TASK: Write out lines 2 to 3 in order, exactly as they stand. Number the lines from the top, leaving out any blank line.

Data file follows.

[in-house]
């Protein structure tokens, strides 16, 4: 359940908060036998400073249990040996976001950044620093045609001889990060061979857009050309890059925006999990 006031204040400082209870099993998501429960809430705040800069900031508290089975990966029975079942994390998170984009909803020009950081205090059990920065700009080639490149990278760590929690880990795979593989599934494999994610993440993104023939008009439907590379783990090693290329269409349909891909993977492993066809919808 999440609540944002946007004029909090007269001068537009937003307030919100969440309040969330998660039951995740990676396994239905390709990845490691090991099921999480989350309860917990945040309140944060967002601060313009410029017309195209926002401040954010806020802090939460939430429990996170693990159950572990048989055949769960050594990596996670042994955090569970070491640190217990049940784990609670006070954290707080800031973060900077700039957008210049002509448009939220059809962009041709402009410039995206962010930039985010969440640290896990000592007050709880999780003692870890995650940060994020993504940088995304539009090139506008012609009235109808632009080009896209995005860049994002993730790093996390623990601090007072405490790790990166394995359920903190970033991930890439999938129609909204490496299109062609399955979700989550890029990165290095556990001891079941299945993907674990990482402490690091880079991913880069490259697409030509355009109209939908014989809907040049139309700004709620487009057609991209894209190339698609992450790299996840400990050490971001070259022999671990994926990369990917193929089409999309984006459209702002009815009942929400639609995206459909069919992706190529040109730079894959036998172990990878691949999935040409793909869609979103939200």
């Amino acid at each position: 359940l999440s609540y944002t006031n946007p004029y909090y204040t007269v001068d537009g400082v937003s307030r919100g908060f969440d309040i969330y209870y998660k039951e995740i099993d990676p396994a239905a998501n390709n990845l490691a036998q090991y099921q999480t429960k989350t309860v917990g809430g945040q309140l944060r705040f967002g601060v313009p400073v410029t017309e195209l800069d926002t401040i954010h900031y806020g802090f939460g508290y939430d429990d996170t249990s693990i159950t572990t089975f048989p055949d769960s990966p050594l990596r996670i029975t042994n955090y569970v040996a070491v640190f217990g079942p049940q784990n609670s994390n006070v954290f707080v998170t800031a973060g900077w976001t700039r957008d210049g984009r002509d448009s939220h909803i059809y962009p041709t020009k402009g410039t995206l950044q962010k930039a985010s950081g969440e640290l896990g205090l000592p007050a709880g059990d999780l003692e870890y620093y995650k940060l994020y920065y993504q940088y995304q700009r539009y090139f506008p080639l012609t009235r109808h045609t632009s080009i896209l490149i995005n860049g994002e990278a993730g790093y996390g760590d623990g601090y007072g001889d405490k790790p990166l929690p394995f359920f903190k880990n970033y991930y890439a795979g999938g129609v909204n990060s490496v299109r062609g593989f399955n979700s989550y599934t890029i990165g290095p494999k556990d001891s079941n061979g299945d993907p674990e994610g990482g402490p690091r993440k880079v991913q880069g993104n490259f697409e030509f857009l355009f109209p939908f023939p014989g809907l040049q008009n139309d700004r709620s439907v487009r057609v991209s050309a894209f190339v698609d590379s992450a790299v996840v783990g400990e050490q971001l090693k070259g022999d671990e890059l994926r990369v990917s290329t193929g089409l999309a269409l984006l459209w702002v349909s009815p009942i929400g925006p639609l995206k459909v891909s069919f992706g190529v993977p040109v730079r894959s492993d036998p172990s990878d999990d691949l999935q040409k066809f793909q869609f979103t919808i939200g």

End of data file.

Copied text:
């Protein structure tokens, strides 16, 4: 359940908060036998400073249990040996976001950044620093045609001889990060061979857009050309890059925006999990 006031204040400082209870099993998501429960809430705040800069900031508290089975990966029975079942994390998170984009909803020009950081205090059990920065700009080639490149990278760590929690880990795979593989599934494999994610993440993104023939008009439907590379783990090693290329269409349909891909993977492993066809919808 999440609540944002946007004029909090007269001068537009937003307030919100969440309040969330998660039951995740990676396994239905390709990845490691090991099921999480989350309860917990945040309140944060967002601060313009410029017309195209926002401040954010806020802090939460939430429990996170693990159950572990048989055949769960050594990596996670042994955090569970070491640190217990049940784990609670006070954290707080800031973060900077700039957008210049002509448009939220059809962009041709402009410039995206962010930039985010969440640290896990000592007050709880999780003692870890995650940060994020993504940088995304539009090139506008012609009235109808632009080009896209995005860049994002993730790093996390623990601090007072405490790790990166394995359920903190970033991930890439999938129609909204490496299109062609399955979700989550890029990165290095556990001891079941299945993907674990990482402490690091880079991913880069490259697409030509355009109209939908014989809907040049139309700004709620487009057609991209894209190339698609992450790299996840400990050490971001070259022999671990994926990369990917193929089409999309984006459209702002009815009942929400639609995206459909069919992706190529040109730079894959036998172990990878691949999935040409793909869609979103939200």
């Amino acid at each position: 359940l999440s609540y944002t006031n946007p004029y909090y204040t007269v001068d537009g400082v937003s307030r919100g908060f969440d309040i969330y209870y998660k039951e995740i099993d990676p396994a239905a998501n390709n990845l490691a036998q090991y099921q999480t429960k989350t309860v917990g809430g945040q309140l944060r705040f967002g601060v313009p400073v410029t017309e195209l800069d926002t401040i954010h900031y806020g802090f939460g508290y939430d429990d996170t249990s693990i159950t572990t089975f048989p055949d769960s990966p050594l990596r996670i029975t042994n955090y569970v040996a070491v640190f217990g079942p049940q784990n609670s994390n006070v954290f707080v998170t800031a973060g900077w976001t700039r957008d210049g984009r002509d448009s939220h909803i059809y962009p041709t020009k402009g410039t995206l950044q962010k930039a985010s950081g969440e640290l896990g205090l000592p007050a709880g059990d999780l003692e870890y620093y995650k940060l994020y920065y993504q940088y995304q700009r539009y090139f506008p080639l012609t009235r109808h045609t632009s080009i896209l490149i995005n860049g994002e990278a993730g790093y996390g760590d623990g601090y007072g001889d405490k790790p990166l929690p394995f359920f903190k880990n970033y991930y890439a795979g999938g129609v909204n990060s490496v299109r062609g593989f399955n979700s989550y599934t890029i990165g290095p494999k556990d001891s079941n061979g299945d993907p674990e994610g990482g402490p690091r993440k880079v991913q880069g993104n490259f697409e030509f857009l355009f109209p939908f023939p014989g809907l040049q008009n139309d700004r709620s439907v487009r057609v991209s050309a894209f190339v698609d590379s992450a790299v996840v783990g400990e050490q971001l090693k070259g022999d671990e890059l994926r990369v990917s290329t193929g089409l999309a269409l984006l459209w702002v349909s009815p009942i929400g925006p639609l995206k459909v891909s069919f992706g190529v993977p040109v730079r894959s492993d036998p172990s990878d999990d691949l999935q040409k066809f793909q869609f979103t919808i939200g």